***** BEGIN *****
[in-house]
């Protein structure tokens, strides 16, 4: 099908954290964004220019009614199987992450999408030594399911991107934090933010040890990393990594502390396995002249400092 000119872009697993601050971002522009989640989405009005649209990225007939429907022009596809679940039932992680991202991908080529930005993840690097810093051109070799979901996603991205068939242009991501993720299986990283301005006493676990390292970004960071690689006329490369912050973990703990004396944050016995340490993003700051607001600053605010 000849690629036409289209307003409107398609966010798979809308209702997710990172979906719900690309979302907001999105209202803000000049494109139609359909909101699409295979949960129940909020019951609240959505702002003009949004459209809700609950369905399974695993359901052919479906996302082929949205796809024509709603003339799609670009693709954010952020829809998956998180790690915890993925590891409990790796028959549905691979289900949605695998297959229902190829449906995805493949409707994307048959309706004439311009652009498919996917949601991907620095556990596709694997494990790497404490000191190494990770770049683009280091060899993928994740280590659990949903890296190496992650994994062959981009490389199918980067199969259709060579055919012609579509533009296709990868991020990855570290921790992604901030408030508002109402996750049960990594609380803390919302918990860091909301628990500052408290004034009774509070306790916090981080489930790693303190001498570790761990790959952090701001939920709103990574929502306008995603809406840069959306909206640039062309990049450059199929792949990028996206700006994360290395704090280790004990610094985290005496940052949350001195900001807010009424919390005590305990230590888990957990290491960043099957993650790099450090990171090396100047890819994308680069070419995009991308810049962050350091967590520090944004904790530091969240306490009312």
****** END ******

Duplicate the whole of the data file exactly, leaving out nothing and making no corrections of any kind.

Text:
[in-house]
């Protein structure tokens, strides 16, 4: 099908954290964004220019009614199987992450999408030594399911991107934090933010040890990393990594502390396995002249400092 000119872009697993601050971002522009989640989405009005649209990225007939429907022009596809679940039932992680991202991908080529930005993840690097810093051109070799979901996603991205068939242009991501993720299986990283301005006493676990390292970004960071690689006329490369912050973990703990004396944050016995340490993003700051607001600053605010 000849690629036409289209307003409107398609966010798979809308209702997710990172979906719900690309979302907001999105209202803000000049494109139609359909909101699409295979949960129940909020019951609240959505702002003009949004459209809700609950369905399974695993359901052919479906996302082929949205796809024509709603003339799609670009693709954010952020829809998956998180790690915890993925590891409990790796028959549905691979289900949605695998297959229902190829449906995805493949409707994307048959309706004439311009652009498919996917949601991907620095556990596709694997494990790497404490000191190494990770770049683009280091060899993928994740280590659990949903890296190496992650994994062959981009490389199918980067199969259709060579055919012609579509533009296709990868991020990855570290921790992604901030408030508002109402996750049960990594609380803390919302918990860091909301628990500052408290004034009774509070306790916090981080489930790693303190001498570790761990790959952090701001939920709103990574929502306008995603809406840069959306909206640039062309990049450059199929792949990028996206700006994360290395704090280790004990610094985290005496940052949350001195900001807010009424919390005590305990230590888990957990290491960043099957993650790099450090990171090396100047890819994308680069070419995009991308810049962050350091967590520090944004904790530091969240306490009312």